New Database Tracks How Much Crime Cops Commit in America
More than just a few bad apples
When a police officer is caught doing something they are not supposed to, one of the usual responses from police unions and public relations staffers is that not all cops are bad and this was just “one bad apple.” While that concept is definitely up for debate, new figures show that there’s an awful lot of bad apples out there wearing badges, breaking laws and being thug-ass criminals.
Philip Stinson, a former cop and attorney, just released some of the most comprehensive data about cop crimes available and the numbers are alarming.
The Henry A. Wallace Police Crime Database collects information from all 50 states (plus Washington, D.C.) and examines more than 8,000 incidents of arrests, which led to 13,623 charges of 6,596 officers. The time period studied lasts from 2005 to 2012.
What’s scary about those numbers is that they are from only from a small percentage of police departments in the United States. The data looked at 2,830 police agencies, but there are almost 18,000 in the country. Using just those numbers, researchers were able to determine that nearly 1,000 officers were arrested every year.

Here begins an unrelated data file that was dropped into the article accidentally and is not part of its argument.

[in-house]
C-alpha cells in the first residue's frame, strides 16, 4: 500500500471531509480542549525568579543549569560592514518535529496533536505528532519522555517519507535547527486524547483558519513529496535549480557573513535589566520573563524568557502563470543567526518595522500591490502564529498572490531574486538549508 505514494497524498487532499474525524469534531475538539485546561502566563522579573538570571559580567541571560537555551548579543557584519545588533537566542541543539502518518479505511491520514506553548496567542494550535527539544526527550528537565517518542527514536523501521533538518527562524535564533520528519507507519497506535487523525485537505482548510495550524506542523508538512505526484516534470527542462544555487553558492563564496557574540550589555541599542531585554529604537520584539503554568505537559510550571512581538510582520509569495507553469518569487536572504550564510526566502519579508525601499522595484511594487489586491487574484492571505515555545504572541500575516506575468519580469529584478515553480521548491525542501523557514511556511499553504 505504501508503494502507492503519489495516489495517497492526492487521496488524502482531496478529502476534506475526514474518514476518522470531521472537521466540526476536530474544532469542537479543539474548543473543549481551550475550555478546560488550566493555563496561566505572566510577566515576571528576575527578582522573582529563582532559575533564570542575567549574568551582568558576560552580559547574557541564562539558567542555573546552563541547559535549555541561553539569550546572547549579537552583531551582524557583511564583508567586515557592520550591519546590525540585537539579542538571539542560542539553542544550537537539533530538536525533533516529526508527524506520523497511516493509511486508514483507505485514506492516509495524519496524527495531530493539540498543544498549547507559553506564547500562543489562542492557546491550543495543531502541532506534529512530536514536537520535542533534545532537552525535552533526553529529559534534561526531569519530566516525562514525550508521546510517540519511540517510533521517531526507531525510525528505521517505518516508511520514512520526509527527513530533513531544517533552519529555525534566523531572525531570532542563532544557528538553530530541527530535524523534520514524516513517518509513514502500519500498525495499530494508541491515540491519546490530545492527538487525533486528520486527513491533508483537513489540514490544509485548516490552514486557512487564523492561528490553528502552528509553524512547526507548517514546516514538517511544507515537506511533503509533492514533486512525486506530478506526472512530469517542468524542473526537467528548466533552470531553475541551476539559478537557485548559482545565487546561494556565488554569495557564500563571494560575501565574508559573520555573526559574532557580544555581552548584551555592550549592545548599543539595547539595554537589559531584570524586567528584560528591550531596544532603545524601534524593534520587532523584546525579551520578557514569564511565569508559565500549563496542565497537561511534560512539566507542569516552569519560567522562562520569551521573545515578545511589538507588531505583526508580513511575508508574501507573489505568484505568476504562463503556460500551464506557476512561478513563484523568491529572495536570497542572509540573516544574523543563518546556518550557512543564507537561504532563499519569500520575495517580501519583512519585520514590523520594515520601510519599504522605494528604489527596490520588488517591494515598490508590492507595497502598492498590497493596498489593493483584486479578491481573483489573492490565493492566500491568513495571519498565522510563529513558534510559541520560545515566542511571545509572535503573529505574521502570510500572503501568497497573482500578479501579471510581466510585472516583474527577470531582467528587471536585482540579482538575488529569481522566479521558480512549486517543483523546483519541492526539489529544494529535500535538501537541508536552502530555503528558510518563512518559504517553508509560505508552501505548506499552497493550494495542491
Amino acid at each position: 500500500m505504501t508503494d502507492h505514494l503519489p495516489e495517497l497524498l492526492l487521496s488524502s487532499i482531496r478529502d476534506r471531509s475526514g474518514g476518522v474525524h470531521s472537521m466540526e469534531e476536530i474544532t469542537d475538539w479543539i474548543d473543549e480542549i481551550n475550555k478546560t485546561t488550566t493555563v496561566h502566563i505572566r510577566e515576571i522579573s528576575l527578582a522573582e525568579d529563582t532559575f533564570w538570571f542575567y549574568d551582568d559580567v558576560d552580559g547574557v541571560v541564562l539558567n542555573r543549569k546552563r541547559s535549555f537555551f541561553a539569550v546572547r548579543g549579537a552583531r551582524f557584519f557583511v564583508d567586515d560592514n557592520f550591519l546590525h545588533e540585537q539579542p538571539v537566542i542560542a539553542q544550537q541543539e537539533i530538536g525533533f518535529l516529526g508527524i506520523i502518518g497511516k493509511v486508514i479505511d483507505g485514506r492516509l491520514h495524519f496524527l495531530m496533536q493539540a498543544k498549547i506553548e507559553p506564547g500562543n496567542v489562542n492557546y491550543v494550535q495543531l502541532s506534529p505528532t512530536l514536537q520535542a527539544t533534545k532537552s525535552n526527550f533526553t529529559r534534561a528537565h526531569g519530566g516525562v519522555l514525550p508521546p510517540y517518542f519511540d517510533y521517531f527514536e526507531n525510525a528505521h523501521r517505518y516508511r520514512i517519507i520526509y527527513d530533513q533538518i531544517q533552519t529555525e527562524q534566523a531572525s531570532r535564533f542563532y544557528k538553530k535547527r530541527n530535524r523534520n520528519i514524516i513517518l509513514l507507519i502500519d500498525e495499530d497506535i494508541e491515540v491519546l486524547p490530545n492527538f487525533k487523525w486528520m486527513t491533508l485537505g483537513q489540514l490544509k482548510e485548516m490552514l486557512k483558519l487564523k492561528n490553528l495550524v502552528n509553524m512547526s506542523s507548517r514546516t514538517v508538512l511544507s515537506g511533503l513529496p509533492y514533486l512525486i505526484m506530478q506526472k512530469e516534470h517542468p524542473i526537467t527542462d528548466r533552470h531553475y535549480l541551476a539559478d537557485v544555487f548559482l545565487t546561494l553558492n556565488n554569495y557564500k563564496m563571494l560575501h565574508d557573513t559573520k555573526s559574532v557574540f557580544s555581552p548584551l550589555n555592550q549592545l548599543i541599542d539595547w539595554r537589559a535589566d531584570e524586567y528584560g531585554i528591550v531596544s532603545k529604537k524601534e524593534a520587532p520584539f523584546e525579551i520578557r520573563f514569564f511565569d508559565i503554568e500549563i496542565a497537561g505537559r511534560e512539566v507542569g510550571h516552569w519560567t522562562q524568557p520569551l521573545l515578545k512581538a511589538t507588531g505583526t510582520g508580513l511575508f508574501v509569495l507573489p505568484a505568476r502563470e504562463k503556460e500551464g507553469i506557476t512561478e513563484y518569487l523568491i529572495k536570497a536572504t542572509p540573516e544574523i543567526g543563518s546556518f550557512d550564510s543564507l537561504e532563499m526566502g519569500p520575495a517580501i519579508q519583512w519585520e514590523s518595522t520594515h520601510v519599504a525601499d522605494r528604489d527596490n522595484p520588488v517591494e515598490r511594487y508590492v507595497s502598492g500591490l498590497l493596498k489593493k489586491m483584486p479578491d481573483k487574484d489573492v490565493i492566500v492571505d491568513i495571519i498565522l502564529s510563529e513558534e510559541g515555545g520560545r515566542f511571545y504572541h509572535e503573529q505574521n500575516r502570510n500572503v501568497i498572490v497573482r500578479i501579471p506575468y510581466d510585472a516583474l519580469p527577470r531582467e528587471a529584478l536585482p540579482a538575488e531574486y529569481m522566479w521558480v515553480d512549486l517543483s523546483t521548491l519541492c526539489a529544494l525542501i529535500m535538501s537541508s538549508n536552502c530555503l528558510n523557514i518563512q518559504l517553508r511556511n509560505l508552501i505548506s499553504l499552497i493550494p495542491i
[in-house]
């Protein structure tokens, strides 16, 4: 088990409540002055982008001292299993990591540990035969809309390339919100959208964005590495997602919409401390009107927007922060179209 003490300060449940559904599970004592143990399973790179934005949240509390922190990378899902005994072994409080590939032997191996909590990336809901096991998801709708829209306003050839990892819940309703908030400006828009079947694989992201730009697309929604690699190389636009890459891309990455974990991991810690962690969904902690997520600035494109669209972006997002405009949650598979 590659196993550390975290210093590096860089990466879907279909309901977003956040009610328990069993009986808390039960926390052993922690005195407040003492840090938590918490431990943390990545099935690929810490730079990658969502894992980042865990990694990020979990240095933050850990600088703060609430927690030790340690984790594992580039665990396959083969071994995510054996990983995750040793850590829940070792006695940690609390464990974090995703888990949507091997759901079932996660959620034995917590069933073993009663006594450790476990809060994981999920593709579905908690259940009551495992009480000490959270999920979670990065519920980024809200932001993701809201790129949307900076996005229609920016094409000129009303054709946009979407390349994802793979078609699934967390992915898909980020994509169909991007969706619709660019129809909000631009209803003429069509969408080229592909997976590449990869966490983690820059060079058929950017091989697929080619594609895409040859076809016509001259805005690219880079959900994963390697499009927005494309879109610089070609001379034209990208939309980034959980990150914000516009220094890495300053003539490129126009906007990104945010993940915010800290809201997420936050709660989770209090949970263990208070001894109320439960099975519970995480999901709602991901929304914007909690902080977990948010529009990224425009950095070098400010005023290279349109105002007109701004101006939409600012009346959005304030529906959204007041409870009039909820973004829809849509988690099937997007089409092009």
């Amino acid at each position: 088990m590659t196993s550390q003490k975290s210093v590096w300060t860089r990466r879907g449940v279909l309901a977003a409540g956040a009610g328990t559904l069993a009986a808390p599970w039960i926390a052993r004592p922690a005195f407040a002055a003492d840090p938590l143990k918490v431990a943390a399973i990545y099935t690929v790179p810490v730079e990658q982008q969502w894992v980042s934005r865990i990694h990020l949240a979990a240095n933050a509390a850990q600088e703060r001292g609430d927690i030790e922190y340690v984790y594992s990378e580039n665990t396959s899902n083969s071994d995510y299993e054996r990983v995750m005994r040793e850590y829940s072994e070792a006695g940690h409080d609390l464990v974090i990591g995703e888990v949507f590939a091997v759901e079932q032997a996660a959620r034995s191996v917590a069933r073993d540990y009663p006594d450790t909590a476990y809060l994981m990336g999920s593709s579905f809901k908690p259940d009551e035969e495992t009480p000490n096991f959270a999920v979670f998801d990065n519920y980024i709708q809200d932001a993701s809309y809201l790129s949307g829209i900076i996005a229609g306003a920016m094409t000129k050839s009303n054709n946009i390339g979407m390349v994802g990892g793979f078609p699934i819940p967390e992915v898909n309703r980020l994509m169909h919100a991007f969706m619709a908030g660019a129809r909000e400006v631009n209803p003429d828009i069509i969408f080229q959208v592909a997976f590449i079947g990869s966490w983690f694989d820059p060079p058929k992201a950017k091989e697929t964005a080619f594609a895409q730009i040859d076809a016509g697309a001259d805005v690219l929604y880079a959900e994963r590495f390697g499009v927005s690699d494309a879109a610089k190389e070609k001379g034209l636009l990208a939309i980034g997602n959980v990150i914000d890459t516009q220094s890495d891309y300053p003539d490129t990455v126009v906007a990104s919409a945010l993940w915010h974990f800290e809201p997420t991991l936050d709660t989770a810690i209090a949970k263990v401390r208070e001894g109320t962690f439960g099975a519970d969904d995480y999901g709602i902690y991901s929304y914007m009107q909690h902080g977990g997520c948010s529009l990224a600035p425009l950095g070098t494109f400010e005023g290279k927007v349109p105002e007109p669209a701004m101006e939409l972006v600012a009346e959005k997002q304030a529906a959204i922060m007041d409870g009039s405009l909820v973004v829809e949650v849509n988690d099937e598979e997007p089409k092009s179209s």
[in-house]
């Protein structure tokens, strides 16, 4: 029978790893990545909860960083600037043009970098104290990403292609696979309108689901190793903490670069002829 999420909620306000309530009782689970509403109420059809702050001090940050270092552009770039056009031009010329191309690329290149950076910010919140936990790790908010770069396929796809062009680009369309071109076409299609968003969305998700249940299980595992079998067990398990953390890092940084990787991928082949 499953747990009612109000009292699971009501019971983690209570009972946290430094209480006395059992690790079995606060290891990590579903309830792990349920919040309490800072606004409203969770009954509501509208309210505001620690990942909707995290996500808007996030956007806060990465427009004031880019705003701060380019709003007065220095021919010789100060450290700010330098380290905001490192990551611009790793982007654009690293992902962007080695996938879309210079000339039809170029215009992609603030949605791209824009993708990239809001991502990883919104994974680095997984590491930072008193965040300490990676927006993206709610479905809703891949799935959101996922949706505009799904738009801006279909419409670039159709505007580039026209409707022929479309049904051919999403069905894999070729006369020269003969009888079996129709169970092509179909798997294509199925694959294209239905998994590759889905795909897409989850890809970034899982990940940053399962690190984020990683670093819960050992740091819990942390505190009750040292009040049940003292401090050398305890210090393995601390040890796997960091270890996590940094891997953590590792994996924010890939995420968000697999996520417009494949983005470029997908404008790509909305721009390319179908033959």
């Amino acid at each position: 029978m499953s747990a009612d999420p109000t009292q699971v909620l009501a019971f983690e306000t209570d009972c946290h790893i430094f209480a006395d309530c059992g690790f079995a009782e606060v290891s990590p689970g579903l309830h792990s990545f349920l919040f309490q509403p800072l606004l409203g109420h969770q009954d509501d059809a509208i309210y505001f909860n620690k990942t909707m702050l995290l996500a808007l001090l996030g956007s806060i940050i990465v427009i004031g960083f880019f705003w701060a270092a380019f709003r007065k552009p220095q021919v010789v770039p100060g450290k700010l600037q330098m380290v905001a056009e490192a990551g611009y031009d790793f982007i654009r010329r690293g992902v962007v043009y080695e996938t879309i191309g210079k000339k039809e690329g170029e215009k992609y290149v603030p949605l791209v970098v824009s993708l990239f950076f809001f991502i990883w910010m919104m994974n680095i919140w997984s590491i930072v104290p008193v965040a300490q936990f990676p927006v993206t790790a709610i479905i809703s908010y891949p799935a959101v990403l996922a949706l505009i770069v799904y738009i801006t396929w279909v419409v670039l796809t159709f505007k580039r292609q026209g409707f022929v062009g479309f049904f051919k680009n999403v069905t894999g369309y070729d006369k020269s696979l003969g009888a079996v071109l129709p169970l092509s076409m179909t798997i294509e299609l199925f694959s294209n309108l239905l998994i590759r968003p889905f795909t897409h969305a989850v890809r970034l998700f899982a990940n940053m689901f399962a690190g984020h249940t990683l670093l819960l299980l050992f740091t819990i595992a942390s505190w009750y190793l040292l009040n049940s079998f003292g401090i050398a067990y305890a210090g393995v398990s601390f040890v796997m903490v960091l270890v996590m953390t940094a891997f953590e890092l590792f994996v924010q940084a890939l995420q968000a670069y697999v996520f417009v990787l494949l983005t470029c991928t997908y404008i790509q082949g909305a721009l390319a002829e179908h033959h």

Because the bulk of police departments were not studied, the total numbers are substantially higher. “It’s not as rare as you might think,” Stinson said of police crime to VICE News. “It happens at all stages of officers’ careers, and at all ranks,”
The bulk of the charges were for misdemeanor assault and driving under the influence. Although more shockingly, rape made the list of top ten charges officers are hit with. From 2005 to 2012, according to data, the cops examined were charged with sex-related crimes 1,219 times, and most of the victims were 17 or under. There were also over 1000 charges for “official misconduct,” AKA being corrupt as fuck.
“There’s a tendency on the part of too many officers to abuse their authority,” former Seattle Police Chief Norm Stamper told VICE. “Too many officers whose first impulse is to cover their asses and try to cover up the misconduct or the crime. Too many supervisors who look the other way.”
Also not surprising is the amount of officers who are charged with crimes who are not convicted and who end up remaining cops. “I always assumed that if an officer gets arrested, their career was over,” Stinson said. “What we’re seeing is that this is not the case. Many of these officers don’t get convicted, and many of them who actually leave their job, lose it, or quit, end up working as police officers elsewhere. So there’s a sort of officer shuffle that goes on.”
So the next time your grandmother or weird uncle is like, “Not all cops are bad,” you can respond, “Maybe not, but there sure are a lot who are!”